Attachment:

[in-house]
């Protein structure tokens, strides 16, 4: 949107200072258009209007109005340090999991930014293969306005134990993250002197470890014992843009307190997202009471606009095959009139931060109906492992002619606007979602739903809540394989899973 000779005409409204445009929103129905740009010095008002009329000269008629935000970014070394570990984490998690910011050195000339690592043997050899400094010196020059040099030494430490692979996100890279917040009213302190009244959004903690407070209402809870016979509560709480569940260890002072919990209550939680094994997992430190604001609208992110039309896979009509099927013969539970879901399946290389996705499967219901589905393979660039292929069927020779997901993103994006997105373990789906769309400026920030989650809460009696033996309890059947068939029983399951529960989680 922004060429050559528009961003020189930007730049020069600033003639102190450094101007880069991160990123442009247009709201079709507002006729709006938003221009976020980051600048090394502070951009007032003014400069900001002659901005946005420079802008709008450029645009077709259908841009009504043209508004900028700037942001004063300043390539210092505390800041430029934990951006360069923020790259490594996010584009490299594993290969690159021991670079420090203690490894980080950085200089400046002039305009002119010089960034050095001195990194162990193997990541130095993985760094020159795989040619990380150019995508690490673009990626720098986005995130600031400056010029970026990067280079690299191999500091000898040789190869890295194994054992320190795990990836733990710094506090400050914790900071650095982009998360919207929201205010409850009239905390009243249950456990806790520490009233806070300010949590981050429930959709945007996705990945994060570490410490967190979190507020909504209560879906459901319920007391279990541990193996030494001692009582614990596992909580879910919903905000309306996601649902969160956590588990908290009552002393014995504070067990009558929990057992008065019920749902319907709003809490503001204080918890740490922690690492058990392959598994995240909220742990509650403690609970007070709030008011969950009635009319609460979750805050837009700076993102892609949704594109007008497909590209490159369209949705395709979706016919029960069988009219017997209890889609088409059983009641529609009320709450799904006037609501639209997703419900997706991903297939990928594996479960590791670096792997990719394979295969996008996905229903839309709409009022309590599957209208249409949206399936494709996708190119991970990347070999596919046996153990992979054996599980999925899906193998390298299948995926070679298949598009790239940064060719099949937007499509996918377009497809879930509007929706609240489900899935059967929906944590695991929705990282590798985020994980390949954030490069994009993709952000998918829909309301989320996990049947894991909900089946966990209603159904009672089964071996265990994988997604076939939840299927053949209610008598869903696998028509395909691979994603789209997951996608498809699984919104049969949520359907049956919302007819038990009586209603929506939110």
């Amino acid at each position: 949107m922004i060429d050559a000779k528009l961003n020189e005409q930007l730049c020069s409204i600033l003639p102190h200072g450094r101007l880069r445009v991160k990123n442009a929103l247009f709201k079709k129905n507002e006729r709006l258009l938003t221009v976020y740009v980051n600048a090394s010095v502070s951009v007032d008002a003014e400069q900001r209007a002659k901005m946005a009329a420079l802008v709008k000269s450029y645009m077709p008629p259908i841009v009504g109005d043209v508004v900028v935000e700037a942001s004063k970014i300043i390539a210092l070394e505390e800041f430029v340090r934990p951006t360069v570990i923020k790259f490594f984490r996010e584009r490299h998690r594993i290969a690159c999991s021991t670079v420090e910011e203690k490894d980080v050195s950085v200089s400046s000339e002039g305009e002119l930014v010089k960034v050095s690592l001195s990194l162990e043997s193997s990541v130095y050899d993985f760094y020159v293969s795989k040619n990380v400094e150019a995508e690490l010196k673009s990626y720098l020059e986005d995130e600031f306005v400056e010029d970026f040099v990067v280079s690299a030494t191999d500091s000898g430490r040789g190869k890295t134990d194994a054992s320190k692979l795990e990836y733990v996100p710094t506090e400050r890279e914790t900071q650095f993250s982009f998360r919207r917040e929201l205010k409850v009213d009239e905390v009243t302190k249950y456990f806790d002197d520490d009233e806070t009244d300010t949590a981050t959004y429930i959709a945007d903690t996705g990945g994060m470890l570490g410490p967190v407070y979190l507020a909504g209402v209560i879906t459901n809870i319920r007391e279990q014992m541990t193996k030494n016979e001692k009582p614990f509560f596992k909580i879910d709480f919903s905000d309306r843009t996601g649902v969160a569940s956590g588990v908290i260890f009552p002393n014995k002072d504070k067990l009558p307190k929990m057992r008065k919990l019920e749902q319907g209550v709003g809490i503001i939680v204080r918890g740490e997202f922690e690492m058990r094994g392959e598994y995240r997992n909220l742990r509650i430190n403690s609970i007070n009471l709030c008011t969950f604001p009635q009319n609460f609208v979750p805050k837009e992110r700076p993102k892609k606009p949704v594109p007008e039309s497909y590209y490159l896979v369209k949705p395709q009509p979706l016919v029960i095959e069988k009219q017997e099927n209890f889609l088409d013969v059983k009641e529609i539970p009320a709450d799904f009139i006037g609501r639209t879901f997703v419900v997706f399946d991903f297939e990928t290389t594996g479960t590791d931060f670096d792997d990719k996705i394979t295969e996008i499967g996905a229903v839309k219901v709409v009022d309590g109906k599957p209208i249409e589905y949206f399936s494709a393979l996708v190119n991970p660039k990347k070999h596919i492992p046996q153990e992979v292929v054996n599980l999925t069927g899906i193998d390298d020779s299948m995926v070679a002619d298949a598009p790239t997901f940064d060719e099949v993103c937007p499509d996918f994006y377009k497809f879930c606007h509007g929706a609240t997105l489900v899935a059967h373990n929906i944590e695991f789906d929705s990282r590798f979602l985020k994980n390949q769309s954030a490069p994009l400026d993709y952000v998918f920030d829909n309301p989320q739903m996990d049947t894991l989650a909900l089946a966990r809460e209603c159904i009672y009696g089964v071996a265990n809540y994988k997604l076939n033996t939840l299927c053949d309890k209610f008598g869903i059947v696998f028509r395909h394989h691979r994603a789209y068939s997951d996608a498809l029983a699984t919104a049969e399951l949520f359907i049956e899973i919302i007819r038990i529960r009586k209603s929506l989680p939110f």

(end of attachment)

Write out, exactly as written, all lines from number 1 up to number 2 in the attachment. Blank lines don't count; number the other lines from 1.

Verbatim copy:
[in-house]
């Protein structure tokens, strides 16, 4: 949107200072258009209007109005340090999991930014293969306005134990993250002197470890014992843009307190997202009471606009095959009139931060109906492992002619606007979602739903809540394989899973 000779005409409204445009929103129905740009010095008002009329000269008629935000970014070394570990984490998690910011050195000339690592043997050899400094010196020059040099030494430490692979996100890279917040009213302190009244959004903690407070209402809870016979509560709480569940260890002072919990209550939680094994997992430190604001609208992110039309896979009509099927013969539970879901399946290389996705499967219901589905393979660039292929069927020779997901993103994006997105373990789906769309400026920030989650809460009696033996309890059947068939029983399951529960989680 922004060429050559528009961003020189930007730049020069600033003639102190450094101007880069991160990123442009247009709201079709507002006729709006938003221009976020980051600048090394502070951009007032003014400069900001002659901005946005420079802008709008450029645009077709259908841009009504043209508004900028700037942001004063300043390539210092505390800041430029934990951006360069923020790259490594996010584009490299594993290969690159021991670079420090203690490894980080950085200089400046002039305009002119010089960034050095001195990194162990193997990541130095993985760094020159795989040619990380150019995508690490673009990626720098986005995130600031400056010029970026990067280079690299191999500091000898040789190869890295194994054992320190795990990836733990710094506090400050914790900071650095982009998360919207929201205010409850009239905390009243249950456990806790520490009233806070300010949590981050429930959709945007996705990945994060570490410490967190979190507020909504209560879906459901319920007391279990541990193996030494001692009582614990596992909580879910919903905000309306996601649902969160956590588990908290009552002393014995504070067990009558929990057992008065019920749902319907709003809490503001204080918890740490922690690492058990392959598994995240909220742990509650403690609970007070709030008011969950009635009319609460979750805050837009700076993102892609949704594109007008497909590209490159369209949705395709979706016919029960069988009219017997209890889609088409059983009641529609009320709450799904006037609501639209997703419900997706991903297939990928594996479960590791670096792997990719394979295969996008996905229903839309709409009022309590599957209208249409949206399936494709996708190119991970990347070999596919046996153990992979054996599980999925899906193998390298299948995926070679298949598009790239940064060719099949937007499509996918377009497809879930509007929706609240489900899935059967929906944590695991929705990282590798985020994980390949954030490069994009993709952000998918829909309301989320996990049947894991909900089946966990209603159904009672089964071996265990994988997604076939939840299927053949209610008598869903696998028509395909691979994603789209997951996608498809699984919104049969949520359907049956919302007819038990009586209603929506939110």